Hi, What is better Mac OS Extended or Unix File System??

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Shadowarrior

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I've just reformated my Hard drive to get rid of Mac os 9 and I had two choices of file system: Mac Os Extended and Unix File System. I choosed Unix Because iI read somewhere that one of the improvement pn Os X is because it's based on Unix, and There's a reason why they put that choice. I just wanna know if i've made the right choice , if i did why is that???


Thanx A lot
 

Matrix Agent

Masochist Mascot
Generally, standard mac formatting (HFS+) is much faster than UFS. OS X does use unix but it was desinged to run best on a HFS+ volume.
 

Shadowarrior

Registered
Isthere any way that i can revert to Mac os extended without having to reformat? 'Cause when i put the X installation cd it automaticaly try to start Os 9, but i had previously erased it and i don't have the installation cd either. Please is there a way to convert it like you can do on windows or am i gonna be marginalized? I've tried to installed several program and all of them failed to install since i have changed the file system. Help me please :(
 

ScottW

Founder
Staff member
During my brief research of your followup question, I was unable to find anything from Apple, MacFixIt or Google that might prove a easy solution for you.

With that, I open this question back up for other volunteers who might know a solution, but at this time, I see none.

The real advantage to running UFS is that you get a "real" unix file system. You get security on individual files, case sensitive files, etc. You will not get this on HFS+, although HFS+ will run faster and be more compatible with your Mac programs. I imagine, some day down the road, things will change, but for now, especially during the transition, I recommend sticking with HFS+.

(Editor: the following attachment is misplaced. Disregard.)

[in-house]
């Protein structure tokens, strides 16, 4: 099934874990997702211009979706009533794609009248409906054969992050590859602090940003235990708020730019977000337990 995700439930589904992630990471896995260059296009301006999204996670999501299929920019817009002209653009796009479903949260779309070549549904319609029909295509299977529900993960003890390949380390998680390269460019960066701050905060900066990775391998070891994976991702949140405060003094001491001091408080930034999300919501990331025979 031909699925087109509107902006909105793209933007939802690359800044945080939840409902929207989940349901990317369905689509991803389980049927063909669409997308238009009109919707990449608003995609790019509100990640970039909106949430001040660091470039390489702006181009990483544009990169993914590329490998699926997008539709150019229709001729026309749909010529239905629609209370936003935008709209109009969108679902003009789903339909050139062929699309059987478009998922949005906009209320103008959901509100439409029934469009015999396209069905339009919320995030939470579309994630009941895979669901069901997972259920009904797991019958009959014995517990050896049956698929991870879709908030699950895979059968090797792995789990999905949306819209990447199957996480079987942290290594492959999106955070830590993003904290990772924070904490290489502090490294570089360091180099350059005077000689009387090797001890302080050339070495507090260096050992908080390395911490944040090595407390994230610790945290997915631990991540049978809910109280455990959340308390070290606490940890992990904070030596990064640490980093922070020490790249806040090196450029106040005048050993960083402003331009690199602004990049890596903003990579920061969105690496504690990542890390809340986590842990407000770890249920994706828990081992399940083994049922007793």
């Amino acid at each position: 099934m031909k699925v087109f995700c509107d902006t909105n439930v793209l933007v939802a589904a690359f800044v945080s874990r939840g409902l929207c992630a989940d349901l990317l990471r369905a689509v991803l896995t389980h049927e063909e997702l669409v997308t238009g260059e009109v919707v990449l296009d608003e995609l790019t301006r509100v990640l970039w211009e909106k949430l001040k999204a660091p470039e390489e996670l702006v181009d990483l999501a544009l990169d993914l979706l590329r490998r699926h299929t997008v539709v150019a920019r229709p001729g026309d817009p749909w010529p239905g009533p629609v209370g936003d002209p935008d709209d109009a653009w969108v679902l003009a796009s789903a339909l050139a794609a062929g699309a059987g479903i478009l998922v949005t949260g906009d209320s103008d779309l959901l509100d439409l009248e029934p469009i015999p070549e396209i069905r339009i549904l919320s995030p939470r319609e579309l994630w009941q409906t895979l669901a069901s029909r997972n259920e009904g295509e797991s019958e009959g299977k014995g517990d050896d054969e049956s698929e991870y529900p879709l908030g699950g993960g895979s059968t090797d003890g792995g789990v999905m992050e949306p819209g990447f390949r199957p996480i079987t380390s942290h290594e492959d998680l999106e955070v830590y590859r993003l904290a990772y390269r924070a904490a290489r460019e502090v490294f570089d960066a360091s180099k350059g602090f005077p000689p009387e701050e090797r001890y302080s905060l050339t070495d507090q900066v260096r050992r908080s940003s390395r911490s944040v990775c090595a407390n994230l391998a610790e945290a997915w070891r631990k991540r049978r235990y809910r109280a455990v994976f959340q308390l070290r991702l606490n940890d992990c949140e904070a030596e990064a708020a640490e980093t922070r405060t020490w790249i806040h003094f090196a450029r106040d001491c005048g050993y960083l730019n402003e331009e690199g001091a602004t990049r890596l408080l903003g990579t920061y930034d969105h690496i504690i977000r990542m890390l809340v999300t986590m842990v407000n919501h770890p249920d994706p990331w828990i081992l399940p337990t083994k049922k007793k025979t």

One thing I learned... that wasn't apparent to me, that the File System controls security of files... and not the OS... never really thought about it in all honesty.

Admin
 

jimr

McInstigator
As you point out, there is not really a tool available which does the same thing as Partition Magic will do on windows.

even PM has some limitations.

You can convert HFS to HFS+ with disk warrior, etc.

I would say that this is not strictly impossible, but complicated.

You may run OSX on UFS mostly problem free until.. some carbon app doesn't understand a looong file name/path.

Some apps have warnings that they shouldn't be used on that file system.

If you have a second partition which is HFS+ you can keep all of that running there.

At the same time, when you read the apple article and some other literature, you will find that classic is completely incompatible, and the UFS partition is not visible from OS9.x.

Those are certainly drawbacks.

I have made a small scratch UFS partition and do some compiling there when there are naming problems (capitalization).

Anyway, for now this seems to be the only answer:

Get yourself a copy of that boot CD ASAP

In General,

Safe system practice is to <b>ALWAYS</b> have an alternative boot environment.

This can take the form of MacOS 9.x
any other bootable external drives
CD, or whatever.

otherwise, you can never hope to recover from a disaster.

Until the disaster recovery tools become widely available for UFS, the safe way would be to follow the instructions on the install CD.

when you **know** what you are doing, feel free to do what you want.

Everyone who KNOWS always reads the Installation instructions instead of guessing.

ADMIN, this is back to you.......
 

Shadowarrior

Registered
I solved my problem, i just had to reboot holding the C-key and I booted from the cd-drive and everything worked smoothly. Sorry guys to have wasted your time but i am new to mac and i am realy tryin' to get into it. Now I know
 

jimr

McInstigator
Originally posted by Shadowarrior
I solved my problem, i just had to reboot holding the C-key and I booted from the cd-drive and everything worked smoothly. Sorry guys to have wasted your time but i am new to mac and i am realy tryin' to get into it. Now I know
Yeah I read about it on the other thread.

We never understood the issue of "booting into 9" Anyway, this is an important issue.

Which **is** better ::::

always depends on what you are trying to do.

And don't worry about being new to mac. (or anything else).

Always pay attention to the details and if you don't get it right.....well you know the rest....
 
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